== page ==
The thing about the weather in Vermont is that August is definitely the beginning of our fall. We see a decided shift to autumnal weather in the season of Lughnasadh, along with the blooming of goldenrod and the first wash of color on the tops of the maples. The mornings are cool and foggy, but it is clear and warm most afternoons, with almost no wind. It is ideal grape-producing weather. If I could get the vines to survive the winter — especially the late cold we experience in March when the vines are budding out — and then bloom reliably May, I could have muscats growing here in wild abundance, like the native vines that are presently cloaking and choking my jungle trees. (I was so very upset to discover that these hardly ever bear fruit, not even the sugary Concord grape variety…)

Not liking beer, I also don’t put much effort into that and am not too obsessed with the year’s first draft. (Ex was into that sort of thing; so I’ve learned a bit about it, but not much…) I do like growing hops, though I haven’t done that here in Vermont yet. And in any case, the hop harvest happens in July when the flowers are gathered to clarify and bitter the brew. So my preoccupations during Old Lammas run toward what to do with the ebullient squash. Happily, the easiest way to preserve the summer squash harvest is to bake it into bread — which ties very nicely with the current focus of Lammas, the bread feast.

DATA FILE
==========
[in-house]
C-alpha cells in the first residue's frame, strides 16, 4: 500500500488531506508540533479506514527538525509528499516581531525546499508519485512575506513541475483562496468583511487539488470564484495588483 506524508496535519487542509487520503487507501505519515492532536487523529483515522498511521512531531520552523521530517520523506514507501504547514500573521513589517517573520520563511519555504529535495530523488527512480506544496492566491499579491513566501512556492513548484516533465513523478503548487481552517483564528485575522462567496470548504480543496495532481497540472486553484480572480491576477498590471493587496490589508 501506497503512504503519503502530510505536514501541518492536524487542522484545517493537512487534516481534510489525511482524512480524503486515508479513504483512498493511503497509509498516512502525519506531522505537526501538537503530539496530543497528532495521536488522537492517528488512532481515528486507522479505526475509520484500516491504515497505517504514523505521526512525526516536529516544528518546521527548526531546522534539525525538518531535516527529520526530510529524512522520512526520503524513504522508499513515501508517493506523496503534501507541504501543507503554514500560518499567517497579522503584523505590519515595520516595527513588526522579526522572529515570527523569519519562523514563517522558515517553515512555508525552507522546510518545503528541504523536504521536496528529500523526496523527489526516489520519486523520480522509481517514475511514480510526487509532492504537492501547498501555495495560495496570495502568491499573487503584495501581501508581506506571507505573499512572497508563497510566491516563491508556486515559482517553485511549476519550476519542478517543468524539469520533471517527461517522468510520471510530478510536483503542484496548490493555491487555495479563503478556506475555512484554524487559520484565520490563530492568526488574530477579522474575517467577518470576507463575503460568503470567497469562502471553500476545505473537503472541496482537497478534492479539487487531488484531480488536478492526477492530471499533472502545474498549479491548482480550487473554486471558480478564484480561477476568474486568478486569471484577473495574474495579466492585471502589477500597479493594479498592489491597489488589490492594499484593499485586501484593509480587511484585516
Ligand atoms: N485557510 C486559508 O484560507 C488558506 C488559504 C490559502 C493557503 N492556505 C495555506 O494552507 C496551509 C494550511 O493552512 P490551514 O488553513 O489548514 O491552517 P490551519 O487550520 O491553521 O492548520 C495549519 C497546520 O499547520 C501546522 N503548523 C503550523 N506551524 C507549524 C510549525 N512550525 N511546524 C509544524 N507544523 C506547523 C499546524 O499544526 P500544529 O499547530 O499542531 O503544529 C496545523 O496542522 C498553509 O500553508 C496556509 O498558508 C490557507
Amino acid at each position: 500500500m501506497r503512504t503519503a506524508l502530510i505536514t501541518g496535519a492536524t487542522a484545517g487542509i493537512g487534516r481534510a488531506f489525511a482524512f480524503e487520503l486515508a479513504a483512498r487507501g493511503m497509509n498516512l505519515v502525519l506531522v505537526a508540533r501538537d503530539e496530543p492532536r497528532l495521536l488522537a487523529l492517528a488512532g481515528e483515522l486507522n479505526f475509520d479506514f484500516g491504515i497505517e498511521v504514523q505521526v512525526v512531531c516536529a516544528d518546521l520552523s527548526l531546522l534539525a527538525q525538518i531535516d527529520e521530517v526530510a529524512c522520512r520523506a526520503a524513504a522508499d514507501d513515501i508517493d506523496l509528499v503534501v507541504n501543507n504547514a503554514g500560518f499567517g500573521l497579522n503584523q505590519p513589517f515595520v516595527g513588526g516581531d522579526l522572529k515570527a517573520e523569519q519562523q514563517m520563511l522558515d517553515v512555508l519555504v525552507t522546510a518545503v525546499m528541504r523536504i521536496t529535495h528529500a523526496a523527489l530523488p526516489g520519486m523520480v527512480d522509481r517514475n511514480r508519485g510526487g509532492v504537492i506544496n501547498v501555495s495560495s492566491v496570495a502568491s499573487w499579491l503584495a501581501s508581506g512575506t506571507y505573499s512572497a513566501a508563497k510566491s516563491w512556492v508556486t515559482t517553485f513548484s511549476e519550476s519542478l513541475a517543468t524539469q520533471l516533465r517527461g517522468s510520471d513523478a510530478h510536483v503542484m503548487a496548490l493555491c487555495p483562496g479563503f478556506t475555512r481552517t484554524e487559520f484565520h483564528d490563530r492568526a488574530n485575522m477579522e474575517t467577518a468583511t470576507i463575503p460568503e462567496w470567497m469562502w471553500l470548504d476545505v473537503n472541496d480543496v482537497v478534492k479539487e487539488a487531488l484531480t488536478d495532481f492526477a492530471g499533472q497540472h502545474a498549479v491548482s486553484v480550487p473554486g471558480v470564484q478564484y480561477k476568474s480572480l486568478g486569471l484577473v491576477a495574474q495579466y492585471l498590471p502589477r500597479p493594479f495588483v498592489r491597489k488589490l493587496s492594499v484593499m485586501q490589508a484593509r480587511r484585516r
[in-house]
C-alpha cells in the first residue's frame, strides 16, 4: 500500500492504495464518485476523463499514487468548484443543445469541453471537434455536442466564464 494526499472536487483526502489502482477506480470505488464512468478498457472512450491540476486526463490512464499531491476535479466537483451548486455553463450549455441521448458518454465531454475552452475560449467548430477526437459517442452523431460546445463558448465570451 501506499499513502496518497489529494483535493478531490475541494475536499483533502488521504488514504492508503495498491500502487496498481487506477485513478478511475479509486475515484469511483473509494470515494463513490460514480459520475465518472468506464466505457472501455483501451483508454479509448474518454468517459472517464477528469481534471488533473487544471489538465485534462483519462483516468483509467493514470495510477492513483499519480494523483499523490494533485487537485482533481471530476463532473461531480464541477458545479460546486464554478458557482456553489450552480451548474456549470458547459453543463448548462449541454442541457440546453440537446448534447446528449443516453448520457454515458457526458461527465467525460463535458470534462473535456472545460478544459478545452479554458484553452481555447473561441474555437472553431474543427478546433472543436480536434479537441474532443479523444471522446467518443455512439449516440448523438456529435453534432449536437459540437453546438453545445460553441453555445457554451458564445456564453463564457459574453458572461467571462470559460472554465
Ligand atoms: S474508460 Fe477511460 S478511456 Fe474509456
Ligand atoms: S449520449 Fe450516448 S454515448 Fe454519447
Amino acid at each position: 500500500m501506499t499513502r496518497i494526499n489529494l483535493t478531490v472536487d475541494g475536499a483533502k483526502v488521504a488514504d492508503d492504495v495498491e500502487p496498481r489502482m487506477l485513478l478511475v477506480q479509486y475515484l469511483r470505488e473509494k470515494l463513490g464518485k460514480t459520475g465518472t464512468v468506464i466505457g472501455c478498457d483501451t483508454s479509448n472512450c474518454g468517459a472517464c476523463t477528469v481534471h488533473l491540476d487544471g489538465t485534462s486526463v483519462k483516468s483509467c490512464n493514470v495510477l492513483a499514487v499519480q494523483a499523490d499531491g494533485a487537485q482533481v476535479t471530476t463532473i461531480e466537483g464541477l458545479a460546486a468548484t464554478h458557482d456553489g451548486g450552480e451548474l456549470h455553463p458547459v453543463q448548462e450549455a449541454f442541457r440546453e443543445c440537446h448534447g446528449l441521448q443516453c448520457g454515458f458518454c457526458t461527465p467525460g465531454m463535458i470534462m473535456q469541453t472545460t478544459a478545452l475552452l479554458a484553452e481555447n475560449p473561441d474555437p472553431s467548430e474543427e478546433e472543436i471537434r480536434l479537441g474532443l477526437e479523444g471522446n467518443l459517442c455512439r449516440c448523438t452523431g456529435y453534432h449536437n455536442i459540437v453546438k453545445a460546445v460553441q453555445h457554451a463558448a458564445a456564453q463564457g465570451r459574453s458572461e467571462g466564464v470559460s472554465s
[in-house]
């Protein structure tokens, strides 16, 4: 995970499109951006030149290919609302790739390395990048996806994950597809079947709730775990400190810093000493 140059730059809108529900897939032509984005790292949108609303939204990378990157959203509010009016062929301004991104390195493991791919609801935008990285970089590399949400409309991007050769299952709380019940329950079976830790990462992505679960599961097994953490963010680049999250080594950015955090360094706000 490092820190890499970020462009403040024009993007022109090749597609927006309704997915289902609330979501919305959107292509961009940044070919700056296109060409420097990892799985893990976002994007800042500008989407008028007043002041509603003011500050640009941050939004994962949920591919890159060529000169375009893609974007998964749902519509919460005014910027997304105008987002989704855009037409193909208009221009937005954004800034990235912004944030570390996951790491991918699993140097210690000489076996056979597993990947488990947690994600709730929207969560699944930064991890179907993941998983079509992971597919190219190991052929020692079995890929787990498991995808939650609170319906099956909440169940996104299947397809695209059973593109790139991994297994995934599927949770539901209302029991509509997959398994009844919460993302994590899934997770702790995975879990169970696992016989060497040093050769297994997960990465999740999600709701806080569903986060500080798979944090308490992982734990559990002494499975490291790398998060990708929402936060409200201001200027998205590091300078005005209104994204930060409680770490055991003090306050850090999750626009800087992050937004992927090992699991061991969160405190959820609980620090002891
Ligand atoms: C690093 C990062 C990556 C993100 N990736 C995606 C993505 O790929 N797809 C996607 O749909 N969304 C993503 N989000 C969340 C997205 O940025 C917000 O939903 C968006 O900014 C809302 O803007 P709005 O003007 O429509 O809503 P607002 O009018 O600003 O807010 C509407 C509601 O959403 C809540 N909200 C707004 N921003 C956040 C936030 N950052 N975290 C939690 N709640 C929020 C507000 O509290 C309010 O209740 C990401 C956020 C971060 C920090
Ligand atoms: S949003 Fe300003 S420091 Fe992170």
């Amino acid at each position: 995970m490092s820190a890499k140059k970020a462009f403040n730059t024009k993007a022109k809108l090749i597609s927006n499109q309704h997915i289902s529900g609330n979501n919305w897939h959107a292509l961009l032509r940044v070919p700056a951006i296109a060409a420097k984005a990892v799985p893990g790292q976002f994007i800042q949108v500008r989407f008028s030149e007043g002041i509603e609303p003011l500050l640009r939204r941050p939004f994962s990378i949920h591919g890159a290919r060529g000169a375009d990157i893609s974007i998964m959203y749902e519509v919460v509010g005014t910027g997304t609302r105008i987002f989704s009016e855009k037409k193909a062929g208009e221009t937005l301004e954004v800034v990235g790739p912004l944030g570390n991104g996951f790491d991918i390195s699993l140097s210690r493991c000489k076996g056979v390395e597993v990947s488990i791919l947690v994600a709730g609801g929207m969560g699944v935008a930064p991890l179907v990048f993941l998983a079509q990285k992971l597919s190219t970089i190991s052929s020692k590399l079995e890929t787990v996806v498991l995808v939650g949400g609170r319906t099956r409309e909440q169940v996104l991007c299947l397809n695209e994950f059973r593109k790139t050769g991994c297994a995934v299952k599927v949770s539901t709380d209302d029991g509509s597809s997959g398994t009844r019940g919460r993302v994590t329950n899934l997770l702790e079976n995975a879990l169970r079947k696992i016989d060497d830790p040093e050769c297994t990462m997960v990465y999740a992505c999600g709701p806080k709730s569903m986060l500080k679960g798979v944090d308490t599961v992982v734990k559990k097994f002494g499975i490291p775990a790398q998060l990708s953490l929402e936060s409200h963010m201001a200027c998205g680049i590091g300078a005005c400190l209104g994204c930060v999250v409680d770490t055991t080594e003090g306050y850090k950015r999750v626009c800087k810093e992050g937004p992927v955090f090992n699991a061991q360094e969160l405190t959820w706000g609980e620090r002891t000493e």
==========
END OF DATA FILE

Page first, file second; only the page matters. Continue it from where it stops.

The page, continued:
Today, I have a recipe for zucchini bread that includes the summer’s peaches as well as the abundant cucurbits. You can use any summer squash for the “zucchini”, but the longer varieties make for easier shredding. You can shred patty pan squash; but it’s seriously annoying, a little too much actual skin in the game, so to speak. I do not follow the instructions to leave the peel on the fruit, so it doesn’t matter if I use over-ripe yellow crookneck (which makes an almost gourd-solid rind) or tender young zucchini. I also tend to remove any well-developed seeds, but I’m not too strict on that, preferring to see that as extra protein crunch in the bread.

The one thing I am particular and exacting about is the pan preparation. Zucchini bread is sticky, almost like cake. If you don’t take precautions, the loaves are going to adhere to the pan so tenaciously that you’ll get only a small central sliver out — and spend forever on the washing up.